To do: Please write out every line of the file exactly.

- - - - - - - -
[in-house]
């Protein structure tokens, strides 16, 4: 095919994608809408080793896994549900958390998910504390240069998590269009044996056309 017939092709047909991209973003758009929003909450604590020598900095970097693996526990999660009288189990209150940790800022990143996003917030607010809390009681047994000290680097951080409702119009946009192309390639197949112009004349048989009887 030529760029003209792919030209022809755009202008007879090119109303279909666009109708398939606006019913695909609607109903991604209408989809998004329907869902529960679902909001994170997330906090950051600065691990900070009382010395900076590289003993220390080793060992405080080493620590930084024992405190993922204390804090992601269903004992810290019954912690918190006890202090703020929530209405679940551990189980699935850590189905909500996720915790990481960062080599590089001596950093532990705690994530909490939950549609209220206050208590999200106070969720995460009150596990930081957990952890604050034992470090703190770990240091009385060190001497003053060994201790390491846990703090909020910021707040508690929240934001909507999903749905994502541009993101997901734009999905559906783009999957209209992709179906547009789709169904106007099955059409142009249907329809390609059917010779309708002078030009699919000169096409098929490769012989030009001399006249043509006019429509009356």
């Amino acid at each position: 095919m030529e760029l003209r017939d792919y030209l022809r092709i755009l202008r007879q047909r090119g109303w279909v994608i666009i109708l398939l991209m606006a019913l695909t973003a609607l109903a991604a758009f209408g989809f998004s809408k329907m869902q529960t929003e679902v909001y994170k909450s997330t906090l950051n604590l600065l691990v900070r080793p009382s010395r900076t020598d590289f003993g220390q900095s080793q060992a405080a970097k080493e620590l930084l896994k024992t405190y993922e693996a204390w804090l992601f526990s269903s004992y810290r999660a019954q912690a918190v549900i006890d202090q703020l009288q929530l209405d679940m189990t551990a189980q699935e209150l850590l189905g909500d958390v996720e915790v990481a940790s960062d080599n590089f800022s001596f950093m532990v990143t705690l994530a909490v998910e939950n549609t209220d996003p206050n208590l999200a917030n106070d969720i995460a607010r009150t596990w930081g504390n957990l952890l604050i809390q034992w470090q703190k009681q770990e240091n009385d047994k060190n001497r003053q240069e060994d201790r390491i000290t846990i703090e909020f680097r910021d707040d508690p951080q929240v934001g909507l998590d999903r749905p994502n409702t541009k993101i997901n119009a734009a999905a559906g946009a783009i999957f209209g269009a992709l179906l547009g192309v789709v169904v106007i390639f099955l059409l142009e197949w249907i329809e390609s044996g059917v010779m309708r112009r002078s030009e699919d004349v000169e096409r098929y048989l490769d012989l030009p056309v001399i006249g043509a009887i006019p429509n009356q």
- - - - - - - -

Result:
[in-house]
């Protein structure tokens, strides 16, 4: 095919994608809408080793896994549900958390998910504390240069998590269009044996056309 017939092709047909991209973003758009929003909450604590020598900095970097693996526990999660009288189990209150940790800022990143996003917030607010809390009681047994000290680097951080409702119009946009192309390639197949112009004349048989009887 030529760029003209792919030209022809755009202008007879090119109303279909666009109708398939606006019913695909609607109903991604209408989809998004329907869902529960679902909001994170997330906090950051600065691990900070009382010395900076590289003993220390080793060992405080080493620590930084024992405190993922204390804090992601269903004992810290019954912690918190006890202090703020929530209405679940551990189980699935850590189905909500996720915790990481960062080599590089001596950093532990705690994530909490939950549609209220206050208590999200106070969720995460009150596990930081957990952890604050034992470090703190770990240091009385060190001497003053060994201790390491846990703090909020910021707040508690929240934001909507999903749905994502541009993101997901734009999905559906783009999957209209992709179906547009789709169904106007099955059409142009249907329809390609059917010779309708002078030009699919000169096409098929490769012989030009001399006249043509006019429509009356």
């Amino acid at each position: 095919m030529e760029l003209r017939d792919y030209l022809r092709i755009l202008r007879q047909r090119g109303w279909v994608i666009i109708l398939l991209m606006a019913l695909t973003a609607l109903a991604a758009f209408g989809f998004s809408k329907m869902q529960t929003e679902v909001y994170k909450s997330t906090l950051n604590l600065l691990v900070r080793p009382s010395r900076t020598d590289f003993g220390q900095s080793q060992a405080a970097k080493e620590l930084l896994k024992t405190y993922e693996a204390w804090l992601f526990s269903s004992y810290r999660a019954q912690a918190v549900i006890d202090q703020l009288q929530l209405d679940m189990t551990a189980q699935e209150l850590l189905g909500d958390v996720e915790v990481a940790s960062d080599n590089f800022s001596f950093m532990v990143t705690l994530a909490v998910e939950n549609t209220d996003p206050n208590l999200a917030n106070d969720i995460a607010r009150t596990w930081g504390n957990l952890l604050i809390q034992w470090q703190k009681q770990e240091n009385d047994k060190n001497r003053q240069e060994d201790r390491i000290t846990i703090e909020f680097r910021d707040d508690p951080q929240v934001g909507l998590d999903r749905p994502n409702t541009k993101i997901n119009a734009a999905a559906g946009a783009i999957f209209g269009a992709l179906l547009g192309v789709v169904v106007i390639f099955l059409l142009e197949w249907i329809e390609s044996g059917v010779m309708r112009r002078s030009e699919d004349v000169e096409r098929y048989l490769d012989l030009p056309v001399i006249g043509a009887i006019p429509n009356q």